Saturday, 7 February 2015

The remittance man: find him today in the Gulf

Dubai is a weird place. The words “where every prospect pleases and only man is vile” would apply to it perfectly, if only the prospects were more pleasing.

The first problem is that Dubai’s on the wrong end of a long slope. That means that dust constantly blows over the city from the desert behind it. The air’s never pleasant to breathe, and there’s a constant haze spoiling the view, such as it is.

The view is mostly man-made. And the theme is simple: build it big. So Dubai is all huge expanses of concrete upwards, and wide stretches of tarmac horizontally. Colossal buildings linked by fast roads with little or nothing done for pedestrians. And constantly humming through it all is a hymn to money. I’ve never seen such a collection of yachts in the harbour, so large, so luxurious, so completely immobile.

Dubai: where few prospects please
but the scent of money's everywhere
It’s the money that decides the human mix too. A mix which doesn’t mix: humanity in Dubai is rigidly divided by class, which in there means race.

At the top of the hierarchy the tiny number of Dubai citizens, none of whom I ever saw: presumably they move only from air-conditioned mansion to air-conditioned shop by air-conditioned, tinted-window car.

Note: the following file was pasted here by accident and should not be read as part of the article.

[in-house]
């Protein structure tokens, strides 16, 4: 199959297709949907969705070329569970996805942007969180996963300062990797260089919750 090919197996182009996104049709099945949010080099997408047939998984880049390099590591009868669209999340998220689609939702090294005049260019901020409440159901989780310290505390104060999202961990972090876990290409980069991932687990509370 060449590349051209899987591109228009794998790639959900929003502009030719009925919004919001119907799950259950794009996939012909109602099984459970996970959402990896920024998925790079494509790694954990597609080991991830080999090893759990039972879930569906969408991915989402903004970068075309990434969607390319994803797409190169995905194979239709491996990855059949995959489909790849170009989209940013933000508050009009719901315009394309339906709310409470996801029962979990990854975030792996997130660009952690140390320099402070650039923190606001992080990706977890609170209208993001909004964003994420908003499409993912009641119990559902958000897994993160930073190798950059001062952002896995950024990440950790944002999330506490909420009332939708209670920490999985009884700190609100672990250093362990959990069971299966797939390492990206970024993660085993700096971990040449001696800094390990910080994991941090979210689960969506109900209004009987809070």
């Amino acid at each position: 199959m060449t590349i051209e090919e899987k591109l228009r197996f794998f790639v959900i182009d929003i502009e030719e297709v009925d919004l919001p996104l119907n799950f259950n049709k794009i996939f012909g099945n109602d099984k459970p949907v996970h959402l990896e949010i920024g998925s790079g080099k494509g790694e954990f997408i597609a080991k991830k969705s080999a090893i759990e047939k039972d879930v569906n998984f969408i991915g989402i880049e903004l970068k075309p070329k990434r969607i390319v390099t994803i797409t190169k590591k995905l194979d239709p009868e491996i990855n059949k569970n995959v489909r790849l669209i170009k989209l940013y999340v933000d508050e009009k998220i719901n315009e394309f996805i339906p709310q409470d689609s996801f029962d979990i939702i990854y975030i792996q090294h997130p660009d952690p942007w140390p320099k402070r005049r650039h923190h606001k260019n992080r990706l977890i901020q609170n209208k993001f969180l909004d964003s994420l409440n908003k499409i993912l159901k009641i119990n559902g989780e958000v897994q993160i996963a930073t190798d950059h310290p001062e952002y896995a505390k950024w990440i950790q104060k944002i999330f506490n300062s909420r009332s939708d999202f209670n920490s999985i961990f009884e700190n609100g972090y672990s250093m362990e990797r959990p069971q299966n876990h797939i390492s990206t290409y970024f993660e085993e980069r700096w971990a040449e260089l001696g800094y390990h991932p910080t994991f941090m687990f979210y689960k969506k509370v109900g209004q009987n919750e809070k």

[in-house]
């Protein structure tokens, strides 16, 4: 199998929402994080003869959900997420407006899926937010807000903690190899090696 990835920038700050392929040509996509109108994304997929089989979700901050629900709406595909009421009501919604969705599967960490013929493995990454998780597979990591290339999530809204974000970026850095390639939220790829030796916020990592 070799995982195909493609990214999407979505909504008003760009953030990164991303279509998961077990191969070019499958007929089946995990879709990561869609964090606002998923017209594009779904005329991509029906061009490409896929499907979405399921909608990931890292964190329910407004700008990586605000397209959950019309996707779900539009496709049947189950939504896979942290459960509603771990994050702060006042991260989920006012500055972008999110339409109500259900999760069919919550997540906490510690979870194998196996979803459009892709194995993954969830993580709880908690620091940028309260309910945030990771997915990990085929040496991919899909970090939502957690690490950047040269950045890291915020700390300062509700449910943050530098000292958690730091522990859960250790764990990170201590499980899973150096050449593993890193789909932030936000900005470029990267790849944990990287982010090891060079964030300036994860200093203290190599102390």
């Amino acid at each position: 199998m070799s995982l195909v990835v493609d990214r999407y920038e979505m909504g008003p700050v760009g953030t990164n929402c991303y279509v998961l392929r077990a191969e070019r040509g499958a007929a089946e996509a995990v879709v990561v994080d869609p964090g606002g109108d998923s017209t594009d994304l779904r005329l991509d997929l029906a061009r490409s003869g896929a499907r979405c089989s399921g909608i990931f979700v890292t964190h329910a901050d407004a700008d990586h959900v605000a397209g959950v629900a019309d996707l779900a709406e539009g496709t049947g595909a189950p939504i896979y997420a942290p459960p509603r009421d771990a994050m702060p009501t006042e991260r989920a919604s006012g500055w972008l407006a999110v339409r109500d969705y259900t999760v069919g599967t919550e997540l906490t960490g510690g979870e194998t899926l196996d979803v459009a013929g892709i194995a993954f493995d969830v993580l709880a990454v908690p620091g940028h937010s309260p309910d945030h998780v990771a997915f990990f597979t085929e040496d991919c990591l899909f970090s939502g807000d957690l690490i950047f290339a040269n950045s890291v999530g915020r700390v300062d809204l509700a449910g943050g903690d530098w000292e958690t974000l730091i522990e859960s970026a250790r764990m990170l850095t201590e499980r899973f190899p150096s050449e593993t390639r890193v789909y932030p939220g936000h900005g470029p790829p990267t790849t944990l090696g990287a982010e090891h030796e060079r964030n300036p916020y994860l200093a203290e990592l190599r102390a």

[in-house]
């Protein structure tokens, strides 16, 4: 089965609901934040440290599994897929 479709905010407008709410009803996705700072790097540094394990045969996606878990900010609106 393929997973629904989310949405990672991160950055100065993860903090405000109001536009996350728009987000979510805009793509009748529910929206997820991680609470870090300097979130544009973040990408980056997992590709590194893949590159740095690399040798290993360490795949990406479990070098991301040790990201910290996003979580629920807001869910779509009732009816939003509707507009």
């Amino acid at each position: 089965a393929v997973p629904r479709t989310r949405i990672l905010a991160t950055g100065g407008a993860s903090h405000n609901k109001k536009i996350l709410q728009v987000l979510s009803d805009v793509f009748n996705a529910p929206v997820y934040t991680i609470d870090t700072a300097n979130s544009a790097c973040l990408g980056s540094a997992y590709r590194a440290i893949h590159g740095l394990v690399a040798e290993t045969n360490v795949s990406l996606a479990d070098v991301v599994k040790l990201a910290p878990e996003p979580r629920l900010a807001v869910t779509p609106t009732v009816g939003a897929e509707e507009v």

Next are what we casually refer to as Westerners: Americans, Europeans, Japanese.

Behind them come the underprivileged. First the citizens of former Soviet Republics: Russians, Kasakhs, and others from the region. They’re the waiters, the receptionists and the chambermaids. Or, so I’m told “chambermaids.”

And finally the huge army of Pakistanis, Nepalese and other South Asians, who form the queues each morning at the building sites, working for a pittance, in dangerous conditions, with minimal rights.

Migrant workers in Dubai
Exploited, endangered, enjoying few rights